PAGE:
This post comes from Justin Becker of FantasyFootballOverdose.com. You can follow him on Twitter @NFLRankings or the Fantasy Football Overdose Google+ Page, and for more Premier Fantasy Football Projections visit Fantasy Football Overdose, a fantasy football blog.
One of the most difficult parts of fantasy football is trying to find that fantasy sleeper that no one else sees coming. It seems every year some random stud pops up and dominates at wide receiver. Whether it’s Sidney Rice back when Brett Favre took the Vikings to the NFC title game, or last year when Chargers rookie receiver Keenan Allen took advantage of injuries and playing time.
Wide receivers are often the most difficult position to predict in fantasy football, mostly because even an average talent can see a spike in fantasy value just by merely being on the field. If a guy gets targets and is on the field, he’s going to have value. It doesn’t matter if he’s A.J. Green or Jeff Maehl. The value is clearly drastically different, but week to week, even an average talent like Maehl can be effective if he’s getting the ball thrown his way.
Heading into the new fantasy football season, fantasy owners will be on the hunt once again for that dark horse wide receiver that no one sees coming. Finding that guy or multiple players that can bust out of nowhere means turning over stones no one else is considering.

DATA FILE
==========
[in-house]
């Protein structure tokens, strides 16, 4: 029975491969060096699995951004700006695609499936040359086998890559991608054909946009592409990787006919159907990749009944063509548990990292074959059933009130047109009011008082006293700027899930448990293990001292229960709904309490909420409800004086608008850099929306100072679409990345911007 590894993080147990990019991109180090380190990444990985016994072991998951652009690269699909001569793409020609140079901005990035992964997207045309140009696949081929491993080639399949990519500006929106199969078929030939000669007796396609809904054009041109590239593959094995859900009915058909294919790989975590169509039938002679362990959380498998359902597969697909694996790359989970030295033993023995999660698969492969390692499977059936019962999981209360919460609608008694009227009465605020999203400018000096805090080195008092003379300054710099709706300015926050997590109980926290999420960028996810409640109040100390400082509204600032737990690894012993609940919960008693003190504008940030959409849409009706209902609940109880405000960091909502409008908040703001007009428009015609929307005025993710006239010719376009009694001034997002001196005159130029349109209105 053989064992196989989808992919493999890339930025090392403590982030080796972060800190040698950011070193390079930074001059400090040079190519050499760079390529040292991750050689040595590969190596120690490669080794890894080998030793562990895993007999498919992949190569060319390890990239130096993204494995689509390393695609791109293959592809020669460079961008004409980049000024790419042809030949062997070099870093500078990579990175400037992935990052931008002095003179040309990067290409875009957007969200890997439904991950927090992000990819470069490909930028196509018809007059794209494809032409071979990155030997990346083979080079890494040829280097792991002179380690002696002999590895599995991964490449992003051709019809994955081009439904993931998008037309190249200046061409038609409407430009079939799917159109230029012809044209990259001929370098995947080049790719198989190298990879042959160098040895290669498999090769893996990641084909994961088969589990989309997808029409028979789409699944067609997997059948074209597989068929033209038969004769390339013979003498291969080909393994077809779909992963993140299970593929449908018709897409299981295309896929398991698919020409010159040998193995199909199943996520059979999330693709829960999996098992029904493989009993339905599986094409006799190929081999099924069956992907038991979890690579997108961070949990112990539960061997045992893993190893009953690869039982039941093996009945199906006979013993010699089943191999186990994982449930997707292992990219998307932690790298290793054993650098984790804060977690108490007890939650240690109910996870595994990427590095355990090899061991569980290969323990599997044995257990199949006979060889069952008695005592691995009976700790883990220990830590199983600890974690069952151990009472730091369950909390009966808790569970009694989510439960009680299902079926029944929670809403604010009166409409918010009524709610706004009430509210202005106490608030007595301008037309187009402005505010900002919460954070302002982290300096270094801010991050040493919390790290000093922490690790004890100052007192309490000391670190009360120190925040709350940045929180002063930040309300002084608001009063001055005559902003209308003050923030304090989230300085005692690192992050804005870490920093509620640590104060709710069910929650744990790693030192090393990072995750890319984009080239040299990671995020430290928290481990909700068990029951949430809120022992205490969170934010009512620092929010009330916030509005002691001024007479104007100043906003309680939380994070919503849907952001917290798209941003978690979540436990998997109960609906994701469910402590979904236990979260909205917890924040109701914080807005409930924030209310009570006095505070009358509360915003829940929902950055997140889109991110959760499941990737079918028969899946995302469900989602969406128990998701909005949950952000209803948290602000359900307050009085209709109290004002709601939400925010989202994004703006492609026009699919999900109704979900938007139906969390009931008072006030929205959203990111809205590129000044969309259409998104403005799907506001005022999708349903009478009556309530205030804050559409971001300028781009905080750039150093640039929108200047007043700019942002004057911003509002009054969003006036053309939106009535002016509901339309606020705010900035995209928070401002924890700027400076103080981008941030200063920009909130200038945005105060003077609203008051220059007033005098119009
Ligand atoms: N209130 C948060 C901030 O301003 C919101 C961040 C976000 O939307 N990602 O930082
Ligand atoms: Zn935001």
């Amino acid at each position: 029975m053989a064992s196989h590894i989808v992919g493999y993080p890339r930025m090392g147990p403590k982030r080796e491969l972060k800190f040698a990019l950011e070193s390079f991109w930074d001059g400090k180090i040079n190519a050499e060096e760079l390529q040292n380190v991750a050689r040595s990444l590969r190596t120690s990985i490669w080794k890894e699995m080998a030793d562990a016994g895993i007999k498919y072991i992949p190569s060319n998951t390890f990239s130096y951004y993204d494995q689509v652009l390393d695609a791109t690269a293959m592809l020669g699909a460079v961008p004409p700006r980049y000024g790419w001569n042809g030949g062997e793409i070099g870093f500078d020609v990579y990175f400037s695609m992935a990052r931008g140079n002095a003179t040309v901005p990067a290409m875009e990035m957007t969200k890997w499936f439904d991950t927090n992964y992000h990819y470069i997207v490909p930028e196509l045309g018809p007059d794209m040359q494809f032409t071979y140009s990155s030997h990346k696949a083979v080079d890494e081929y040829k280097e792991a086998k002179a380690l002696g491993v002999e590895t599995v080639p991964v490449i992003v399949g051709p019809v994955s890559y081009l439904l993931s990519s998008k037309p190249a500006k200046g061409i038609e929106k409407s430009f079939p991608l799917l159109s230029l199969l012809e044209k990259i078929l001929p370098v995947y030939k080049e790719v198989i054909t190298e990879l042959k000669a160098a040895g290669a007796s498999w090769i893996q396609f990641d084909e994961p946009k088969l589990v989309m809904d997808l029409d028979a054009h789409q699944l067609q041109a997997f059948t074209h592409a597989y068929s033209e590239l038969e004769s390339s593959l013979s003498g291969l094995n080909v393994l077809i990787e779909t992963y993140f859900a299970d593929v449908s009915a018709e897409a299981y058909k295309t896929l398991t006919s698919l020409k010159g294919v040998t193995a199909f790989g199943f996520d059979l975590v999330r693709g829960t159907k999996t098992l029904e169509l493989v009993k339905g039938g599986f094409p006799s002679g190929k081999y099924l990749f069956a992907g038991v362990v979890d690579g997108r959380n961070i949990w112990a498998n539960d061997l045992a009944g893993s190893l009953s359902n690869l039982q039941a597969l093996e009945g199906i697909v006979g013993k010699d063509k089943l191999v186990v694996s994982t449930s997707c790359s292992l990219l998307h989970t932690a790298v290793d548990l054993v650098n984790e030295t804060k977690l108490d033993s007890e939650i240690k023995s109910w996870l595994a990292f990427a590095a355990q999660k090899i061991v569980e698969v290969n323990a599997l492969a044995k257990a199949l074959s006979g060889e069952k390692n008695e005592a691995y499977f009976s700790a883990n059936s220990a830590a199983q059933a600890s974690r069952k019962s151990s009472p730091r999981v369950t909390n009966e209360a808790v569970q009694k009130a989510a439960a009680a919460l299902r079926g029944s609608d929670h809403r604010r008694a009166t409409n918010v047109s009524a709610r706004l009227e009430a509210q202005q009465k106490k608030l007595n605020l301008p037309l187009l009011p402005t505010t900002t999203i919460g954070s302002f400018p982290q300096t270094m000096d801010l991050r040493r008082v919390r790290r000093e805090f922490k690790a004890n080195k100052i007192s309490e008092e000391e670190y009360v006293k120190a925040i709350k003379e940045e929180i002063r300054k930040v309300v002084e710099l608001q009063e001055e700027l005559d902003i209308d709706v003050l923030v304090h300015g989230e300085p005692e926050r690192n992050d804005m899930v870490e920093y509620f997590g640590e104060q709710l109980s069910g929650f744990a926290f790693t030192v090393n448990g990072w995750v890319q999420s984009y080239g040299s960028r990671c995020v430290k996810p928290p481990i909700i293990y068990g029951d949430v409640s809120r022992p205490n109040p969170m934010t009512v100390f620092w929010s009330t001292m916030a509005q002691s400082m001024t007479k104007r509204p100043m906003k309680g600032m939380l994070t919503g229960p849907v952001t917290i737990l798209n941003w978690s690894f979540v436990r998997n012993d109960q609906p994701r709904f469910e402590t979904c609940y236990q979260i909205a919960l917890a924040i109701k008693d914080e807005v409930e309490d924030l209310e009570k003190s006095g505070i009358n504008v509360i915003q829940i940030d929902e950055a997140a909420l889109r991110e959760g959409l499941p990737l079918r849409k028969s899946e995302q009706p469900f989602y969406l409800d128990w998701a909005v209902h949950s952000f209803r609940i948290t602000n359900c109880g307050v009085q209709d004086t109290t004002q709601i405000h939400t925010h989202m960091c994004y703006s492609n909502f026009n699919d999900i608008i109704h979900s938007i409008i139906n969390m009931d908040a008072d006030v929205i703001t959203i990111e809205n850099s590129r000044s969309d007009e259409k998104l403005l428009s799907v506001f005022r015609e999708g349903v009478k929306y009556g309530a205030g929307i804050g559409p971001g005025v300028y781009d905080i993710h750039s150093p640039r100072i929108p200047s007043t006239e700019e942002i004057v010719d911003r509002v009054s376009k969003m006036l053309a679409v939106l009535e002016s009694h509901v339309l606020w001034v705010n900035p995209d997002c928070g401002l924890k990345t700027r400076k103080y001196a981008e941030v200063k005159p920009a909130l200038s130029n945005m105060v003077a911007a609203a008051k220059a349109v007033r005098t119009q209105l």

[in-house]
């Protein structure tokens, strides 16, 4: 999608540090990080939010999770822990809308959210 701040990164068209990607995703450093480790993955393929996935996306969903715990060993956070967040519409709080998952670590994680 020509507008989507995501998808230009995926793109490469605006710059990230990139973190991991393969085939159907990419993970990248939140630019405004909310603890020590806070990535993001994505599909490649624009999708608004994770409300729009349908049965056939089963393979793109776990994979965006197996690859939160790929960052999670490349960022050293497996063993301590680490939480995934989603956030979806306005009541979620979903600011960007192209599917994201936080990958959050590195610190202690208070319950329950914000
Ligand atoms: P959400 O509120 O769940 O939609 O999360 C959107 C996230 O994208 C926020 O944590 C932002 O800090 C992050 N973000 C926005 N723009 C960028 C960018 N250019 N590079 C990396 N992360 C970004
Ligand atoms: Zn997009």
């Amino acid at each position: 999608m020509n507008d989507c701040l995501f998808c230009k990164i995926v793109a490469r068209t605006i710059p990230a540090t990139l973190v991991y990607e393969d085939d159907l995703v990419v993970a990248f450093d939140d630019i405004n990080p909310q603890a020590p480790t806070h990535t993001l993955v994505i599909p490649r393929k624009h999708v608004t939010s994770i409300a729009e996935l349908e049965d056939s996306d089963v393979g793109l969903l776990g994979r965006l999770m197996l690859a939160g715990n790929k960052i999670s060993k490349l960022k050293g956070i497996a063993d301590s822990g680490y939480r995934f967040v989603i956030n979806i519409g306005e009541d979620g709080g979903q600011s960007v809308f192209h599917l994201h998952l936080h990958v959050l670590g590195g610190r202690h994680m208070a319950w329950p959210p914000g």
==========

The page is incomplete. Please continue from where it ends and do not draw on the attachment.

To find that gem receiver, it might even mean figuring out which St. Louis Rams wide receiver will step up and be a legit threat for Sam Bradford.
The Rams traded a king’s ransom to land the versatile and explosive Tavon Austin in last year’s draft, and he only half worked out. Then there are the cases of Kenny Britt, Chris Givens, Stedman Bailey, Austin Pettis and Brian Quick.
All of these guys have talent and could be valuable in the fantasy scene if they have the right role. But which is really worth drafting? Let’s break down each Rams receiver and gauge their fantasy value going into 2014:
I don’t think there’s much room for debate; Tavon Austin is too talented not to be the first Rams taken in fantasy drafts. He’s not big or physical enough to be a major touchdown machine and probably isn’t going to catch anywhere close to 90 balls, but he’s going to have the system down better and his chemistry with Bradford will be better, too.
Operating mostly out of the slot, Austin should easily catch more balls than he did as a rookie, as the teams looks to get him more involved. They gave up way too much to not use the guy. His production was just “meh” a year ago, but like all Rams receivers, he didn’t have much help at quarterback. He should see a jump to safe weekly WR3 value in 2014, as he tries to chase down 70+ receptions and 800-900 receiving yards. Until his route-running improves, we can expect his touches to be largely manufactured on slants and screens, which should limit his big plays. That should in turn limit his yards per catch average, as well as his touchdown numbers.